New onset acute pulmonary edema after methylergonovine given during cesarean delivery of a patient with undiagnosed Raynaud's disease

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Raynaud's disease is a medical condition in which arterial spasm causes episodes of reduced blood flow, in the setting of certain triggers such as cold weather. Patients with this condition are at risk of adverse reactions if they receive medications with vasoactive properties. Methylergonovine maleate is one drug used during cesarean delivery to treat postpartum hemorrhage due to uterine atony. By acting directly on uterine and vascular smooth muscle, it produces cardiovascular responses such as coronary vasospasm, myocardial infarction, and even cardiac arrest. However, pulmonary events have rarely been reported. We report our anesthetic management of a 36-year-old patient, with undiagnosed Raynaud's disease and undergoing cesarean delivery, who experienced new onset acute pulmonary edema after methylergonovine administration to manage postpartum hemorrhage.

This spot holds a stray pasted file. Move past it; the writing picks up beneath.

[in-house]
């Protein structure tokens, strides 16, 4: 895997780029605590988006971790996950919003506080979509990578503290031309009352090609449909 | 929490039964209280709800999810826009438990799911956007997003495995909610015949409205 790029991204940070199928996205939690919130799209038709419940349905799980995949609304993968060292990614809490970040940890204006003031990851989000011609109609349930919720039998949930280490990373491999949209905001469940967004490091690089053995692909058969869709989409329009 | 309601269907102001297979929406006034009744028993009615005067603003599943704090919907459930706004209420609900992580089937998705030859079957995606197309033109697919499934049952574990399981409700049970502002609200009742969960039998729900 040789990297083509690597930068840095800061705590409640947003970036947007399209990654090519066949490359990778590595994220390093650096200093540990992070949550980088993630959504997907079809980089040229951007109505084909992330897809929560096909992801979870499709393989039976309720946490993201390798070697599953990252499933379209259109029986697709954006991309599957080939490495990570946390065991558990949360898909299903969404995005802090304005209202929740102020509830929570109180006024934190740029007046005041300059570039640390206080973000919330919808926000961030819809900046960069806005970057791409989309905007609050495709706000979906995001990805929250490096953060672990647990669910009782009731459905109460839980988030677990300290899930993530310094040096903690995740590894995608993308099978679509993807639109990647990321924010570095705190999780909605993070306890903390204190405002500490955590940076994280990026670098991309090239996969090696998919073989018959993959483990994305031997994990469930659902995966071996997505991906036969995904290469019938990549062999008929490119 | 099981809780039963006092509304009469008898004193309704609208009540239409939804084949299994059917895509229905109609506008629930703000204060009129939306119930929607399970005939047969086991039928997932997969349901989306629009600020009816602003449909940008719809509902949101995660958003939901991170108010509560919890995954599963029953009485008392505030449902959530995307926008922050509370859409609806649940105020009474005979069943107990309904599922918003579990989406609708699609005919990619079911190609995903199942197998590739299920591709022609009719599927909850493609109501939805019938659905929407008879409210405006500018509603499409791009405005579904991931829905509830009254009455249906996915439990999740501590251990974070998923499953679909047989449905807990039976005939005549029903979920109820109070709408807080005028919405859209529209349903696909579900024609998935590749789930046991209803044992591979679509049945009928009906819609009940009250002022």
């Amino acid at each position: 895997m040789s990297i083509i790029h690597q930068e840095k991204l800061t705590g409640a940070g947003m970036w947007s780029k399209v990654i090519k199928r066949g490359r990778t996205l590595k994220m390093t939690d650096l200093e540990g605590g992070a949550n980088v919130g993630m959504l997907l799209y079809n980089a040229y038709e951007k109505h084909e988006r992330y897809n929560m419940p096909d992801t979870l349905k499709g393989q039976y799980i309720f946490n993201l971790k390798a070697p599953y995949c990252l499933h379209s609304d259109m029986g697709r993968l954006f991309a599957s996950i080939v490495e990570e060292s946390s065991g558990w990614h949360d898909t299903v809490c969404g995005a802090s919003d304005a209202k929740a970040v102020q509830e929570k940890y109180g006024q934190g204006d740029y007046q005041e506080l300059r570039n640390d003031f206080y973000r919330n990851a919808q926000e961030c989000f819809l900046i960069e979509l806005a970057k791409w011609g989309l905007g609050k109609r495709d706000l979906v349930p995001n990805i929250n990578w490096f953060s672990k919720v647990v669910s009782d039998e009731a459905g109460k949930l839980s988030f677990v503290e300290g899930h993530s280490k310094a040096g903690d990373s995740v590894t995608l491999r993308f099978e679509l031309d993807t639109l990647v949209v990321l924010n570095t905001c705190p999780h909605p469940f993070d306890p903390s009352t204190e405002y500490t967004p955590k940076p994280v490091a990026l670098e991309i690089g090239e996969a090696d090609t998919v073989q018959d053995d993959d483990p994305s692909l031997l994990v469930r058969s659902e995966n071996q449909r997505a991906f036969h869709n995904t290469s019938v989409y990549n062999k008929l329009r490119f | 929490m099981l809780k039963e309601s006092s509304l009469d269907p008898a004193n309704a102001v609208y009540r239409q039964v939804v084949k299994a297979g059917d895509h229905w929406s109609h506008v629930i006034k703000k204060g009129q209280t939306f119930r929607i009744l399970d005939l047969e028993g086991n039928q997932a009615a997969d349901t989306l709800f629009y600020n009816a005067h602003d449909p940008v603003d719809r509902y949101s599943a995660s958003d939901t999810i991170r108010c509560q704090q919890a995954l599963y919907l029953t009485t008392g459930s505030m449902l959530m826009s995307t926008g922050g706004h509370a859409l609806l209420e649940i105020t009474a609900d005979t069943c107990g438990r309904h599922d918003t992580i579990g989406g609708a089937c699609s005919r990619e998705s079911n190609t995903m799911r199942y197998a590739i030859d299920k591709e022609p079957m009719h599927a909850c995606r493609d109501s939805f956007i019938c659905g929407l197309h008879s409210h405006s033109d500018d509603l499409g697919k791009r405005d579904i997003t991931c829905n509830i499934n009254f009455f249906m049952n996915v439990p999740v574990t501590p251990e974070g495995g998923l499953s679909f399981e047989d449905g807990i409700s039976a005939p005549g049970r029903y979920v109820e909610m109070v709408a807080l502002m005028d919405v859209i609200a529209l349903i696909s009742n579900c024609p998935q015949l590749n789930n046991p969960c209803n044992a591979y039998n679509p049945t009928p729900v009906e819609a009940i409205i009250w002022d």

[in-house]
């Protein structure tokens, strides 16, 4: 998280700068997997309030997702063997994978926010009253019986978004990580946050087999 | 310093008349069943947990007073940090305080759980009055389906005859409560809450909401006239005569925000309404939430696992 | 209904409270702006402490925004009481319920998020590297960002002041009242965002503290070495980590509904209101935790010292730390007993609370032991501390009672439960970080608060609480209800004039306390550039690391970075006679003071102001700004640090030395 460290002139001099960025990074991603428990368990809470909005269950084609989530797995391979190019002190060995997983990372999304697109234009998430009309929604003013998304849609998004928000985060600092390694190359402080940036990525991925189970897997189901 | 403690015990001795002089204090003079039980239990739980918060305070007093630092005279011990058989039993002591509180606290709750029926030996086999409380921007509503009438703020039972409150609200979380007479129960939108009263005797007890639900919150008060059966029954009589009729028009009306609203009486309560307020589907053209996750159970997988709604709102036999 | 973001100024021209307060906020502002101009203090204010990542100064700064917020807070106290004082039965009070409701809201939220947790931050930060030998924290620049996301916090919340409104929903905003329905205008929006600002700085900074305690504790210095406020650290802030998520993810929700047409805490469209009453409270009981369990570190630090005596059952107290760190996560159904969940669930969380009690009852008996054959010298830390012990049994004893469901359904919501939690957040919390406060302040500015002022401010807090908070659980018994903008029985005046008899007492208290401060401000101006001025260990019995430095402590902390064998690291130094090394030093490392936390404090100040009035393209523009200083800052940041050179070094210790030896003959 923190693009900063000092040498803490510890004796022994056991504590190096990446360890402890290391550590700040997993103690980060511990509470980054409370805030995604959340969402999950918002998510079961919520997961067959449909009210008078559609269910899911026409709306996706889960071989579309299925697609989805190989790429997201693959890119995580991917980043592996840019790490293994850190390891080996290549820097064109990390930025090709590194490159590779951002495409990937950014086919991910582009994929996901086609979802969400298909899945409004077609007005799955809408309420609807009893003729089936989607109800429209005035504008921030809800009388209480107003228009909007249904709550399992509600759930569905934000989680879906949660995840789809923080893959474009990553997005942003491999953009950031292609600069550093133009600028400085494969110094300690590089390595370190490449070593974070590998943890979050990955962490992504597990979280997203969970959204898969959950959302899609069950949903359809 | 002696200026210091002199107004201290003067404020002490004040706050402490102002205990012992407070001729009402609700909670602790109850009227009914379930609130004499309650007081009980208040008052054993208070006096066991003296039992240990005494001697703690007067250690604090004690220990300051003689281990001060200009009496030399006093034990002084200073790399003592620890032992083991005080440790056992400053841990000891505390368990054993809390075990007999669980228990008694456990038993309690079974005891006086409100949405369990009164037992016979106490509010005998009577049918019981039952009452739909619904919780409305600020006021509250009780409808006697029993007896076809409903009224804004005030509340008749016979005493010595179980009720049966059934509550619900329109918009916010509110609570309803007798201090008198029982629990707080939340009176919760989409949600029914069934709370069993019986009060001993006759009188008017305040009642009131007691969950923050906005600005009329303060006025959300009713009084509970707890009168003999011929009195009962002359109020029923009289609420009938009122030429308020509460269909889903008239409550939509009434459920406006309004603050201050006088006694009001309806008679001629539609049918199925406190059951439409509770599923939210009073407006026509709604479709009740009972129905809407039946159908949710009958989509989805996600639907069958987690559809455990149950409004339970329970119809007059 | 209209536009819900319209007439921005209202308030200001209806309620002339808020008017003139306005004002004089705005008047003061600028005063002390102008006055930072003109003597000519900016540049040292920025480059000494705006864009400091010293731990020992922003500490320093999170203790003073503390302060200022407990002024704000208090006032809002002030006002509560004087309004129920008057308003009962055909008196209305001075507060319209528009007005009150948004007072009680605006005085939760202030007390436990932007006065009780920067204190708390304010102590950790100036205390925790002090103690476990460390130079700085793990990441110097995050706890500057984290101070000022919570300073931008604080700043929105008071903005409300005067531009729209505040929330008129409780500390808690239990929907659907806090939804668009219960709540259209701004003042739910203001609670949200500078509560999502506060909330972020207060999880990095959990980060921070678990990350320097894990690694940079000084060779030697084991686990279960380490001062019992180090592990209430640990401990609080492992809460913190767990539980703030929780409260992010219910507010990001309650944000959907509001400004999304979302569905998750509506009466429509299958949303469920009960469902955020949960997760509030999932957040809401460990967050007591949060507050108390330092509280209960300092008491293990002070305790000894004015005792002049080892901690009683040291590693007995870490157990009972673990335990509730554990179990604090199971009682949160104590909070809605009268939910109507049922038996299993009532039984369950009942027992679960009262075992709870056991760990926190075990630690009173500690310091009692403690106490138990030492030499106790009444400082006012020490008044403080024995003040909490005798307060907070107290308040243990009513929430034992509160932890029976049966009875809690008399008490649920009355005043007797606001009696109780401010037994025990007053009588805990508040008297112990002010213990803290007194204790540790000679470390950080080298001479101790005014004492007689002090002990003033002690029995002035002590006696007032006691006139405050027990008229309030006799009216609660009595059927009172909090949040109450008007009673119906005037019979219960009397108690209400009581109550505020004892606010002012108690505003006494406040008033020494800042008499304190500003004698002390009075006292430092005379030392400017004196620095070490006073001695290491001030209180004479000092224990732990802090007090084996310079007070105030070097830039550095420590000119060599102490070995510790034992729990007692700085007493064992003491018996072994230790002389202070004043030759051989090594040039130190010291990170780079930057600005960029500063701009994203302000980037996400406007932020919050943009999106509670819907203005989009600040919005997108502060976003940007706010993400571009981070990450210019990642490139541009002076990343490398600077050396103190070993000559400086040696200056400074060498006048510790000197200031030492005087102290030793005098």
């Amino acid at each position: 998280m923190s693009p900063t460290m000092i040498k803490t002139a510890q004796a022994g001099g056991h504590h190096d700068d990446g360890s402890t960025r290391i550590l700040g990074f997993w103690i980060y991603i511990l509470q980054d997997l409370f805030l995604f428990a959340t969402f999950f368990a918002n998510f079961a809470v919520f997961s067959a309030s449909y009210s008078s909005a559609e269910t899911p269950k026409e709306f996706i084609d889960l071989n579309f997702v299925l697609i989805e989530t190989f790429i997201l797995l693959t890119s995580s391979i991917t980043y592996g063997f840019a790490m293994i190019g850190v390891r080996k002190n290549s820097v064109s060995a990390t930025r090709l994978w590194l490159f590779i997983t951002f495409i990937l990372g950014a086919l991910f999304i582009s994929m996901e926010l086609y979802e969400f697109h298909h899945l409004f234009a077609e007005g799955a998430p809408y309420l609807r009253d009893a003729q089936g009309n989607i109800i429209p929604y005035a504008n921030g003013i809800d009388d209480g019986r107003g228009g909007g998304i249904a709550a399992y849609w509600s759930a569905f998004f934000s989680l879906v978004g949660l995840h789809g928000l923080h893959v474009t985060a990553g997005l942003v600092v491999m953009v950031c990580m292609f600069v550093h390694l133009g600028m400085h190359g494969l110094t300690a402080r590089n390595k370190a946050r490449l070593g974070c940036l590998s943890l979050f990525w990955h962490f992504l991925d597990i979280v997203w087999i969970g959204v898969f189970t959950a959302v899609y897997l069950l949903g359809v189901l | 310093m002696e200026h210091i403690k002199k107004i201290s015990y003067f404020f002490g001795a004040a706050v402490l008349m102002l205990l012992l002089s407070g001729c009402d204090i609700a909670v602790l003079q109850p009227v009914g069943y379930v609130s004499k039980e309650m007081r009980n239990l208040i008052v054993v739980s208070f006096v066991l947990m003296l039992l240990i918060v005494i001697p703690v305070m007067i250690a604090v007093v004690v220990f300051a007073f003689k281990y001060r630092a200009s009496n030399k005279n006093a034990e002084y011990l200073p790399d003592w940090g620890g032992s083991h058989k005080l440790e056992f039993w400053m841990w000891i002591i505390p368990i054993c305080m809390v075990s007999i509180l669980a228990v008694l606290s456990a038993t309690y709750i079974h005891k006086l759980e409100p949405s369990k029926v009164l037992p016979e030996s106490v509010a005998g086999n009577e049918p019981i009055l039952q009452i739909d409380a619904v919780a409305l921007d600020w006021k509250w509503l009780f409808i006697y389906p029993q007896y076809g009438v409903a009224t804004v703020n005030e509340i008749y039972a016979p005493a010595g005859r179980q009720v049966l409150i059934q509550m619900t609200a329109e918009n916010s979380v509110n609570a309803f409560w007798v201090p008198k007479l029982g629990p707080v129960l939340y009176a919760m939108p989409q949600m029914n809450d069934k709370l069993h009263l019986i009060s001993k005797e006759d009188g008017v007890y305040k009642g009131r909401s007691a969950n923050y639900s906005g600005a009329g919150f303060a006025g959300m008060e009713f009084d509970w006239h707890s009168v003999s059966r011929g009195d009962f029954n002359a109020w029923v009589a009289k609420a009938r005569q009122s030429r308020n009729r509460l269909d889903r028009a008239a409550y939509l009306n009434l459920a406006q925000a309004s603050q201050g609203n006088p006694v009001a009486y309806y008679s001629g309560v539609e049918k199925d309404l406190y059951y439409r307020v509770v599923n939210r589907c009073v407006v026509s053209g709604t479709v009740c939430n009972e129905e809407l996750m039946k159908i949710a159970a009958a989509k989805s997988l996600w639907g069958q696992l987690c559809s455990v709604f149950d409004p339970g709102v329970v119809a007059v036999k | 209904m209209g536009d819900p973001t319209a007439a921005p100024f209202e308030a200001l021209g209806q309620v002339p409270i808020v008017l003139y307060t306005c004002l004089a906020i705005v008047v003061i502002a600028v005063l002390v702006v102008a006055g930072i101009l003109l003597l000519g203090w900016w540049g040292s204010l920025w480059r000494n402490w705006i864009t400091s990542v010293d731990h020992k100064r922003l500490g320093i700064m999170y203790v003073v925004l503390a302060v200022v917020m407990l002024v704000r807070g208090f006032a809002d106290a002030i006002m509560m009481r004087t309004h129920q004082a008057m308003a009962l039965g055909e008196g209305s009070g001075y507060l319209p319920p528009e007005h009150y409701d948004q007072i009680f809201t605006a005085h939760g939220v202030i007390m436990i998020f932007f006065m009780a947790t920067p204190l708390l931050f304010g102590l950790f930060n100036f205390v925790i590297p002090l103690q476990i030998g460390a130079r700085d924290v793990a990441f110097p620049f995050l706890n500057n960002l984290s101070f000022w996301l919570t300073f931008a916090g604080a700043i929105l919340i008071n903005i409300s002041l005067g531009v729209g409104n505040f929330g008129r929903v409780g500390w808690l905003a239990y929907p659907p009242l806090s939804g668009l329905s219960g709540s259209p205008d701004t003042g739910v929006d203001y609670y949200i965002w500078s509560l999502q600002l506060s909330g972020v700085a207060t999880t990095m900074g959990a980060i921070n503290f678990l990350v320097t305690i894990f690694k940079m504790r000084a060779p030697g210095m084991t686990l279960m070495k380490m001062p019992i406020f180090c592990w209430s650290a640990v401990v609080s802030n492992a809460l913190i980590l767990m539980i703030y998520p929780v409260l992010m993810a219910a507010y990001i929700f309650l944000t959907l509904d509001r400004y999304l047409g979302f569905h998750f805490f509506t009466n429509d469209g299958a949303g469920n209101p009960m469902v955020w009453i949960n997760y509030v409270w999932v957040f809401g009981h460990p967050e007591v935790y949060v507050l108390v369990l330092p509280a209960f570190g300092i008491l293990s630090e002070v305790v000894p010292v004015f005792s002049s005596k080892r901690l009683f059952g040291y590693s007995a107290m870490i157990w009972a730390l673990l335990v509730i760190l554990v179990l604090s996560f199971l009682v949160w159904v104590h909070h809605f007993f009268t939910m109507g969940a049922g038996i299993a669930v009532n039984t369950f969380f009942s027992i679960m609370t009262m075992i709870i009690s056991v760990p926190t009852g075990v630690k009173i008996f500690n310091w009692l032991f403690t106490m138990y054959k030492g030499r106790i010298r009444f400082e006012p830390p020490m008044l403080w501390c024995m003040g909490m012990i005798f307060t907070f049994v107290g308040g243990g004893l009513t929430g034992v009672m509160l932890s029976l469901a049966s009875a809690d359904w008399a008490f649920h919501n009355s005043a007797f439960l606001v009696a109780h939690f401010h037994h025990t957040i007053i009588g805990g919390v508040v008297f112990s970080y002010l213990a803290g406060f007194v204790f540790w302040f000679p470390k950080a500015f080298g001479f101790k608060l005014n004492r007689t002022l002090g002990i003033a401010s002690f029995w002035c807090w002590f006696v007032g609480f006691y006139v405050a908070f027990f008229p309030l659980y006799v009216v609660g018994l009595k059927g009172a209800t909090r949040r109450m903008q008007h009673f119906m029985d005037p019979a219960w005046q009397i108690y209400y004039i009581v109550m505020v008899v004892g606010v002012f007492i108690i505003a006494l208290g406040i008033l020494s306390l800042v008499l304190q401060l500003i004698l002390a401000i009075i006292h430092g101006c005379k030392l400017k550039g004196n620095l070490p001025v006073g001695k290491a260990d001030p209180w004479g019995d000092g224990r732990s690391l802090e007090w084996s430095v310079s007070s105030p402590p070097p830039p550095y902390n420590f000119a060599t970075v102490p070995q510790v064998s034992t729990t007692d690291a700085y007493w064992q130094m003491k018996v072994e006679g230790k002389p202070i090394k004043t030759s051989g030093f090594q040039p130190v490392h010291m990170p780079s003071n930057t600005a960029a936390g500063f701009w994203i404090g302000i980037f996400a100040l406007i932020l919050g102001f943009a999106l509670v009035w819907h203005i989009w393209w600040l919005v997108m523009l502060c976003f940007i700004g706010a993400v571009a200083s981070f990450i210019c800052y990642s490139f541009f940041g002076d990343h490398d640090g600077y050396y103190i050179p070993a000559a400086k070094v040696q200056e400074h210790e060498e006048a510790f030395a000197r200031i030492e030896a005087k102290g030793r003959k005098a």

Original languageEnglish (US)
JournalInternational Journal of Obstetric Anesthesia
Publication statusAccepted/In press - Jan 1 2018



  • Cesarean delivery
  • Methylergonovine
  • Pulmonary edema
  • Raynaud's disease

ASJC Scopus subject areas

  • Obstetrics and Gynecology
  • Anesthesiology and Pain Medicine

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